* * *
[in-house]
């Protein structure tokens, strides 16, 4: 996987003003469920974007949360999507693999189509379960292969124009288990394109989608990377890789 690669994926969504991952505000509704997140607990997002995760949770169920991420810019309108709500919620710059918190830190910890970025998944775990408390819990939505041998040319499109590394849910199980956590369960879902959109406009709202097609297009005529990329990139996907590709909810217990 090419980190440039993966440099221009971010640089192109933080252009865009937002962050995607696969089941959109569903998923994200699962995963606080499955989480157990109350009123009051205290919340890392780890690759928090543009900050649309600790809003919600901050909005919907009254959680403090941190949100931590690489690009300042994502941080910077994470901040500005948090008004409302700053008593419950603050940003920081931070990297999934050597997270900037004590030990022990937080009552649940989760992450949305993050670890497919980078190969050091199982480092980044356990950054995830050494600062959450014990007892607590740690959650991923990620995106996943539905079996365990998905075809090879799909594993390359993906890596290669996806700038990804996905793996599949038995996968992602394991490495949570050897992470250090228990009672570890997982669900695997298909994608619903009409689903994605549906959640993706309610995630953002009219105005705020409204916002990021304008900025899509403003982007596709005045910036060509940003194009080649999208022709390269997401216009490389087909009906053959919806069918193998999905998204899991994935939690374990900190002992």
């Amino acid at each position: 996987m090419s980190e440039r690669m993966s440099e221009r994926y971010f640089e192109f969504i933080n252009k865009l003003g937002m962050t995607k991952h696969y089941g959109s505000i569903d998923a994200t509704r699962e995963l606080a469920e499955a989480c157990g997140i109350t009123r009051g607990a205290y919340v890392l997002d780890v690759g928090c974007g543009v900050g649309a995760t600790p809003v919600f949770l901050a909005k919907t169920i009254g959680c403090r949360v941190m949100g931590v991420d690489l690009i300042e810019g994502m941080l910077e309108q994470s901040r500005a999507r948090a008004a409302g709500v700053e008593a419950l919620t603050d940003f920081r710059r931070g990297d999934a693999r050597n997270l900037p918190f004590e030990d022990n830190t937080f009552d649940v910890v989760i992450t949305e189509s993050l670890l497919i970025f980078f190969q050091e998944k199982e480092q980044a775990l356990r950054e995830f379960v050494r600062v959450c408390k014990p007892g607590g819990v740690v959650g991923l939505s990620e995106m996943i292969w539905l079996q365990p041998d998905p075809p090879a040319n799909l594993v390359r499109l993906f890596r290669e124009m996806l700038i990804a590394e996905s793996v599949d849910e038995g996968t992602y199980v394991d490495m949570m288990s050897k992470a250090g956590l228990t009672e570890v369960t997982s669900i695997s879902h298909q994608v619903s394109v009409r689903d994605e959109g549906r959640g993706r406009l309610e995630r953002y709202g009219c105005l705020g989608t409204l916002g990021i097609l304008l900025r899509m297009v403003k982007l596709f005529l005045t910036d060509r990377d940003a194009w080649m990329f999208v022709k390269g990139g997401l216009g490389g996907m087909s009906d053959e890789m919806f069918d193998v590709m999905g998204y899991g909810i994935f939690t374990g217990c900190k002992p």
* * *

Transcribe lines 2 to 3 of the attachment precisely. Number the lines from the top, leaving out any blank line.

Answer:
């Protein structure tokens, strides 16, 4: 996987003003469920974007949360999507693999189509379960292969124009288990394109989608990377890789 690669994926969504991952505000509704997140607990997002995760949770169920991420810019309108709500919620710059918190830190910890970025998944775990408390819990939505041998040319499109590394849910199980956590369960879902959109406009709202097609297009005529990329990139996907590709909810217990 090419980190440039993966440099221009971010640089192109933080252009865009937002962050995607696969089941959109569903998923994200699962995963606080499955989480157990109350009123009051205290919340890392780890690759928090543009900050649309600790809003919600901050909005919907009254959680403090941190949100931590690489690009300042994502941080910077994470901040500005948090008004409302700053008593419950603050940003920081931070990297999934050597997270900037004590030990022990937080009552649940989760992450949305993050670890497919980078190969050091199982480092980044356990950054995830050494600062959450014990007892607590740690959650991923990620995106996943539905079996365990998905075809090879799909594993390359993906890596290669996806700038990804996905793996599949038995996968992602394991490495949570050897992470250090228990009672570890997982669900695997298909994608619903009409689903994605549906959640993706309610995630953002009219105005705020409204916002990021304008900025899509403003982007596709005045910036060509940003194009080649999208022709390269997401216009490389087909009906053959919806069918193998999905998204899991994935939690374990900190002992």
């Amino acid at each position: 996987m090419s980190e440039r690669m993966s440099e221009r994926y971010f640089e192109f969504i933080n252009k865009l003003g937002m962050t995607k991952h696969y089941g959109s505000i569903d998923a994200t509704r699962e995963l606080a469920e499955a989480c157990g997140i109350t009123r009051g607990a205290y919340v890392l997002d780890v690759g928090c974007g543009v900050g649309a995760t600790p809003v919600f949770l901050a909005k919907t169920i009254g959680c403090r949360v941190m949100g931590v991420d690489l690009i300042e810019g994502m941080l910077e309108q994470s901040r500005a999507r948090a008004a409302g709500v700053e008593a419950l919620t603050d940003f920081r710059r931070g990297d999934a693999r050597n997270l900037p918190f004590e030990d022990n830190t937080f009552d649940v910890v989760i992450t949305e189509s993050l670890l497919i970025f980078f190969q050091e998944k199982e480092q980044a775990l356990r950054e995830f379960v050494r600062v959450c408390k014990p007892g607590g819990v740690v959650g991923l939505s990620e995106m996943i292969w539905l079996q365990p041998d998905p075809p090879a040319n799909l594993v390359r499109l993906f890596r290669e124009m996806l700038i990804a590394e996905s793996v599949d849910e038995g996968t992602y199980v394991d490495m949570m288990s050897k992470a250090g956590l228990t009672e570890v369960t997982s669900i695997s879902h298909q994608v619903s394109v009409r689903d994605e959109g549906r959640g993706r406009l309610e995630r953002y709202g009219c105005l705020g989608t409204l916002g990021i097609l304008l900025r899509m297009v403003k982007l596709f005529l005045t910036d060509r990377d940003a194009w080649m990329f999208v022709k390269g990139g997401l216009g490389g996907m087909s009906d053959e890789m919806f069918d193998v590709m999905g998204y899991g909810i994935f939690t374990g217990c900190k002992p």